Leonard Pitts Jr. / Syndicated columnist
When mean hides behind political correctness
Dear Broward County Judge Jeffrey Levenson: I have a nit to pick with you. As reported last week by The Miami Herald, you had a regrettable...
Dear Broward County Judge Jeffrey Levenson:
I have a nit to pick with you.
As reported last week by The Miami Herald, you had a regrettable moment in court recently while presiding over the case of a man alleged to have had sex with a teenage boy. The episode, which occurred while the boy was not in the courtroom, began when you asked what position he played on his football team.
The prosecutor told you he was a linebacker. Whereupon Assistant Public Defender Brian Reidy, attempting to crack wise, said, "Tight end." And you chimed in: "Wide receiver."
When the prosecutor said she was unamused, you promptly apologized. "I take it back," you said, "It was politically incorrect, and I really apologize for that." Reidy later issued his own letter of apology for what he called an "offensive" comment. I applaud you both for having the integrity to "man up," as they say, and take ownership of your errors.
In which case, you're probably wondering about this nit I'm here to pick. Well, it's not about the attempted joke, or even the apology, per se. No, I'm bugged by two words: politically incorrect.
Maybe I'm just being a word nerd, but your use of that term in this context was grating. Bear with me and I'll try to explain why.
See, I remember well when political correctness began to reshape American English maybe 30 years ago. It struck me as among the signature excesses of touchy-feely liberalism, this effort to purge the language of all terms that were, or could be perceived as, exclusionary, undignified or objectifying.
Over the years, I've made peace with much of it. I say "African American" even though I find the term cumbersome and imprecise. I say "letter carrier" instead of "mailman" because yeah, not all postal workers are men. I say "person with AIDS" instead of "victim of AIDS" because no one wants to be defined as a victim. And so on.
But some of it I've never been able to buy. I dismissed admonitions to say "differently abled" in place of the perfectly adequate "disabled." I laughed off a PC Bible that omitted all talk of sitting at the "right hand" of God out of deference to the tender feelings of the left-handed.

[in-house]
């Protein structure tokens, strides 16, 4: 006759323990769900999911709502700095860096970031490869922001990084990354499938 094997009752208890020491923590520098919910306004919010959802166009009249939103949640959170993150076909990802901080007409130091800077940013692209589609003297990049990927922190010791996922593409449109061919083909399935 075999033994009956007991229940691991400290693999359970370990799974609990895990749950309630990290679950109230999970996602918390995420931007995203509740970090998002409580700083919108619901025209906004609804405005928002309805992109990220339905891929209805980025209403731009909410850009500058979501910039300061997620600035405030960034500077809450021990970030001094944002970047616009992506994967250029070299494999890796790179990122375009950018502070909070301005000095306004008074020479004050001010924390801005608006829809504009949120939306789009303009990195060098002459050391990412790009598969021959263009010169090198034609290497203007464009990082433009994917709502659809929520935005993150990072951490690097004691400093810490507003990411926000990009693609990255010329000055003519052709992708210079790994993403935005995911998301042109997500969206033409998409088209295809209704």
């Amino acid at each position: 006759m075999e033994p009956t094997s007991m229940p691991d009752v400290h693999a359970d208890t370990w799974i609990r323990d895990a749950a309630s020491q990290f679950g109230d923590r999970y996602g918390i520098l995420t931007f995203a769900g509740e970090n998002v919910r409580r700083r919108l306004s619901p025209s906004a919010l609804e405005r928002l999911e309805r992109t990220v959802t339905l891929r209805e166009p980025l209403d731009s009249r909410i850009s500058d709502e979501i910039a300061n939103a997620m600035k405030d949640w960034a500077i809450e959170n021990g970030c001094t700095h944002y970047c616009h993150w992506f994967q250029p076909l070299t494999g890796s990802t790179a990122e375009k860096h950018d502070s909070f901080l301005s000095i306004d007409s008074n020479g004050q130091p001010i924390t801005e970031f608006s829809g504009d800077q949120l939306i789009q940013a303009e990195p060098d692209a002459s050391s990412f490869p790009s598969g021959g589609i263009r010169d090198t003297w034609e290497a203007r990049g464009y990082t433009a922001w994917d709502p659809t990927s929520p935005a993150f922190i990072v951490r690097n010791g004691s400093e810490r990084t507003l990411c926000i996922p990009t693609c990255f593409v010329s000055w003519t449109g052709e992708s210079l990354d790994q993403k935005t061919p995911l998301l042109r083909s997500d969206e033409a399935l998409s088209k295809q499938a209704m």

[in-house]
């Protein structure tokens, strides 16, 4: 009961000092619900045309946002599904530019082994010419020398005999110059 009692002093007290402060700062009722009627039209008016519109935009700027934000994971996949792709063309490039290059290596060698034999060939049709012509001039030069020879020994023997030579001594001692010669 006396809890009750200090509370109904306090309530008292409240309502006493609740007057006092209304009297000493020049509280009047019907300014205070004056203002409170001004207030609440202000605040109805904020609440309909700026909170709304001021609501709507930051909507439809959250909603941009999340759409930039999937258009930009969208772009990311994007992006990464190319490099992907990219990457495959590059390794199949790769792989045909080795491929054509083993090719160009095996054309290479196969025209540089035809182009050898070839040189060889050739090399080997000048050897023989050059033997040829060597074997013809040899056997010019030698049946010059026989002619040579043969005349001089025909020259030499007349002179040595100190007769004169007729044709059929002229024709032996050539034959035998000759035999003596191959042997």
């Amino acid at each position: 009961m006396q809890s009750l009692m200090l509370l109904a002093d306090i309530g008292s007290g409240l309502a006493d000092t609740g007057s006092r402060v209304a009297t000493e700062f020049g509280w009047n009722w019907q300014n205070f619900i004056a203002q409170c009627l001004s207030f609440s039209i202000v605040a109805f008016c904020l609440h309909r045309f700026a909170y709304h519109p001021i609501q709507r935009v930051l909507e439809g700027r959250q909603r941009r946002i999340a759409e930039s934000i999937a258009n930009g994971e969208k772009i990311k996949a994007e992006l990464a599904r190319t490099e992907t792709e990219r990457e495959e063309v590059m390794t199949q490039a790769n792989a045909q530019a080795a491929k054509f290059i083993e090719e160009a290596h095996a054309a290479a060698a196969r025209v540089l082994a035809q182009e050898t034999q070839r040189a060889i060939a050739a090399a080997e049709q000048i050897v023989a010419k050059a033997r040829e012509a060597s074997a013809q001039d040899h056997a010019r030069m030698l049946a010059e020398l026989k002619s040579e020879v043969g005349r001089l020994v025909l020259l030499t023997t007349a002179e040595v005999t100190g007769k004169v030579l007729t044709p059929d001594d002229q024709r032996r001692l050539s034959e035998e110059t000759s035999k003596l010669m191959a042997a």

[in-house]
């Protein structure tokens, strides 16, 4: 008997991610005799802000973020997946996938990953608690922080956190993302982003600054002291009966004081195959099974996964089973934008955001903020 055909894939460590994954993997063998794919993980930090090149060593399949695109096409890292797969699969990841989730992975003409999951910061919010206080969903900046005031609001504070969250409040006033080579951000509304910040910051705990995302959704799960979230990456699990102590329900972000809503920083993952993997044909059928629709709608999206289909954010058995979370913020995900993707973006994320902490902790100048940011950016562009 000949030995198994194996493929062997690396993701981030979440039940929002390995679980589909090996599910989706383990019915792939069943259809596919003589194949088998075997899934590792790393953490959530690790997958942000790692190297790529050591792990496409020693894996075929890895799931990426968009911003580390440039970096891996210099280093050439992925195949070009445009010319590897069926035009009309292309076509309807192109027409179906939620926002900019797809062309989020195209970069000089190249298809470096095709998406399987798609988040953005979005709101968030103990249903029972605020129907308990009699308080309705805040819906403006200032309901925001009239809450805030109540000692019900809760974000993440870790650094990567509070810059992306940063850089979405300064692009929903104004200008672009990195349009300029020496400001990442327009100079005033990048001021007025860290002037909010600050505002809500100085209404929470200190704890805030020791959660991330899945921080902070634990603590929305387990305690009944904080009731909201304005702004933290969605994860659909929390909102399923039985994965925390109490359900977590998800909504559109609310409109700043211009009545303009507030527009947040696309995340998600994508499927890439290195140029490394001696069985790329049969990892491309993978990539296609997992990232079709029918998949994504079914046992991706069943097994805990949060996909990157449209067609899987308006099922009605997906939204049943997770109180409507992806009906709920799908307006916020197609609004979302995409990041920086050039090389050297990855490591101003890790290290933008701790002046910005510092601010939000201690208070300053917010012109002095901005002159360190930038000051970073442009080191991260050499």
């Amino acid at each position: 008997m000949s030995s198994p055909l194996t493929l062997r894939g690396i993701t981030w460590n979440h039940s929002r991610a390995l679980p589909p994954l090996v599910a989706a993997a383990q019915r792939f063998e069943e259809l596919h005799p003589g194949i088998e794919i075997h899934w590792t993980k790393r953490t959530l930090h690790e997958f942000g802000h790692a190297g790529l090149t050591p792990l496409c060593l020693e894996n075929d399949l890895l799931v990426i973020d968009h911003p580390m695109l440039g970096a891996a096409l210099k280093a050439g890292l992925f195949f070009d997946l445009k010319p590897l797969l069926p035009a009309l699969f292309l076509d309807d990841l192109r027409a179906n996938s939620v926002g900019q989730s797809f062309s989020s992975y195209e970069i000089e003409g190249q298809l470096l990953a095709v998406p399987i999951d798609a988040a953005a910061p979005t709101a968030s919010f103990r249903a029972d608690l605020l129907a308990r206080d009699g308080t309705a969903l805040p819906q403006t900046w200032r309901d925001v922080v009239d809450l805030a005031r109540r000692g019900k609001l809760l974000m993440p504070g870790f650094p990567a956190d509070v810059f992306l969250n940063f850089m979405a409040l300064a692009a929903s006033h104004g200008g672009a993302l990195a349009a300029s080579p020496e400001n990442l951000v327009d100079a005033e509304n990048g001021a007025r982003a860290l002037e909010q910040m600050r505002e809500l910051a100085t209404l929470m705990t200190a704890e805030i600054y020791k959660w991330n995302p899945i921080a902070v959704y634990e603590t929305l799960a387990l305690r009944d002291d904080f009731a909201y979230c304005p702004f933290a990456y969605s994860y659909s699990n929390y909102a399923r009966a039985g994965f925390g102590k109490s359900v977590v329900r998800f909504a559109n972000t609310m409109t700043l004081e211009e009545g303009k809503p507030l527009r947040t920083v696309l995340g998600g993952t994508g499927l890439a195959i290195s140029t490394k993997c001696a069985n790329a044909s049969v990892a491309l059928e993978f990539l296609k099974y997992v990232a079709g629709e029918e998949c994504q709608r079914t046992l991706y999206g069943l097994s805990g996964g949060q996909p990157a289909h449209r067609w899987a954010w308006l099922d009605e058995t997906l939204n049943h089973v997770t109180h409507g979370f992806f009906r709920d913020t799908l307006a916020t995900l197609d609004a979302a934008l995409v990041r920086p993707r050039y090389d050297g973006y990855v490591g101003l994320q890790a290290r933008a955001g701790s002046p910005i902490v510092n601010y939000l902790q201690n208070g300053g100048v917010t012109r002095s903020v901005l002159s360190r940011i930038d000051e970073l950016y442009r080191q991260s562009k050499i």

Such excesses make me fear PC will fatally neuter the language, robbing it of clarity, vigor, frankness. So I've always had a tender spot for those outlaws unwilling to sacrifice directness for correctness. To put it another way, if you say "black" instead of "African-American," I ain't mad at'cha.
The problem is that over the years, so-called political incorrectness has become less about restoring clarity to language than about providing cover for offensive words, ideas and actions. Language should let you say what you mean, but if what you mean is mean-spirited, we ought not diminish that by calling it simply "politically incorrect."
But that's what has been happening. Consider: Nobel Prize-winning scientist James Watson says blacks are intellectually inferior. Media call it politically incorrect. Don Imus insults women and blacks. Media call it politically incorrect. Rush Limbaugh makes fun of Michael J. Fox's Parkinson's disease tremors. Media call it politically incorrect. Rosie O'Donnell mocks the Chinese. Media call it politically incorrect.
The net effect is to equate that which is demeaning, malicious and mean with that which is merely risqué. I submit that there is a qualitative difference between using language that has been superseded and flat-out bullying those who are marginalized.
So, while I'm grateful you apologized for what you said, I need you to understand: It wasn't "politically incorrect."
It was just wrong.
Miami Herald columnist Leonard Pitts Jr.'s column appears Sunday on editorial pages of The Times. His e-mail address is: firstname.lastname@example.org
2007, The Miami Herald